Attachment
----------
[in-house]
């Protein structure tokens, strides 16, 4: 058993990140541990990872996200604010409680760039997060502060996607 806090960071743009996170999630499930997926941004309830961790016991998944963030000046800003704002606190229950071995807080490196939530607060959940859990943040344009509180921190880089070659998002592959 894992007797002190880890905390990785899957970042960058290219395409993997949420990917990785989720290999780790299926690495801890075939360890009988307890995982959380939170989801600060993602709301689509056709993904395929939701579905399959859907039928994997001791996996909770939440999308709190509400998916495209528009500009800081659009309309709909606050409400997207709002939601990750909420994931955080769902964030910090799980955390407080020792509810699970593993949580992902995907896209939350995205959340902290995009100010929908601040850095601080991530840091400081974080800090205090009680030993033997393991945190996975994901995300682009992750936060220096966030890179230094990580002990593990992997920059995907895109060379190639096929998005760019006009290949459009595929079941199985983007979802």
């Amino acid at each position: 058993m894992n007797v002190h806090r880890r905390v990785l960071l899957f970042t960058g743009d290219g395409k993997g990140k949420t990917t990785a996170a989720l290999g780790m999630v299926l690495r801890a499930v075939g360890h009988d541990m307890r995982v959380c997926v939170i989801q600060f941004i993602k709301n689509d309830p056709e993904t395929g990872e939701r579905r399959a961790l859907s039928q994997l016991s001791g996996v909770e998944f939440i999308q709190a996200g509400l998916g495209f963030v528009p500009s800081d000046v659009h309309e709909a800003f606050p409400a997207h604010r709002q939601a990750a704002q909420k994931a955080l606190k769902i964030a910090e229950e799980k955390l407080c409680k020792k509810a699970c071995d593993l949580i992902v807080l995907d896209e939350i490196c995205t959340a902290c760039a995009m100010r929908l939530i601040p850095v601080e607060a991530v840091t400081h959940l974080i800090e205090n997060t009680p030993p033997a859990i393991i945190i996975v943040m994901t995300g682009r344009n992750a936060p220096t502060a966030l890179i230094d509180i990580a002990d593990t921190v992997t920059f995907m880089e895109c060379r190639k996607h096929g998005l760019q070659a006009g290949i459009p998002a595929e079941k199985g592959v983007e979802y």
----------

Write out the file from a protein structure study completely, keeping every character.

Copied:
[in-house]
């Protein structure tokens, strides 16, 4: 058993990140541990990872996200604010409680760039997060502060996607 806090960071743009996170999630499930997926941004309830961790016991998944963030000046800003704002606190229950071995807080490196939530607060959940859990943040344009509180921190880089070659998002592959 894992007797002190880890905390990785899957970042960058290219395409993997949420990917990785989720290999780790299926690495801890075939360890009988307890995982959380939170989801600060993602709301689509056709993904395929939701579905399959859907039928994997001791996996909770939440999308709190509400998916495209528009500009800081659009309309709909606050409400997207709002939601990750909420994931955080769902964030910090799980955390407080020792509810699970593993949580992902995907896209939350995205959340902290995009100010929908601040850095601080991530840091400081974080800090205090009680030993033997393991945190996975994901995300682009992750936060220096966030890179230094990580002990593990992997920059995907895109060379190639096929998005760019006009290949459009595929079941199985983007979802």
């Amino acid at each position: 058993m894992n007797v002190h806090r880890r905390v990785l960071l899957f970042t960058g743009d290219g395409k993997g990140k949420t990917t990785a996170a989720l290999g780790m999630v299926l690495r801890a499930v075939g360890h009988d541990m307890r995982v959380c997926v939170i989801q600060f941004i993602k709301n689509d309830p056709e993904t395929g990872e939701r579905r399959a961790l859907s039928q994997l016991s001791g996996v909770e998944f939440i999308q709190a996200g509400l998916g495209f963030v528009p500009s800081d000046v659009h309309e709909a800003f606050p409400a997207h604010r709002q939601a990750a704002q909420k994931a955080l606190k769902i964030a910090e229950e799980k955390l407080c409680k020792k509810a699970c071995d593993l949580i992902v807080l995907d896209e939350i490196c995205t959340a902290c760039a995009m100010r929908l939530i601040p850095v601080e607060a991530v840091t400081h959940l974080i800090e205090n997060t009680p030993p033997a859990i393991i945190i996975v943040m994901t995300g682009r344009n992750a936060p220096t502060a966030l890179i230094d509180i990580a002990d593990t921190v992997t920059f995907m880089e895109c060379r190639k996607h096929g998005l760019q070659a006009g290949i459009p998002a595929e079941k199985g592959v983007e979802y």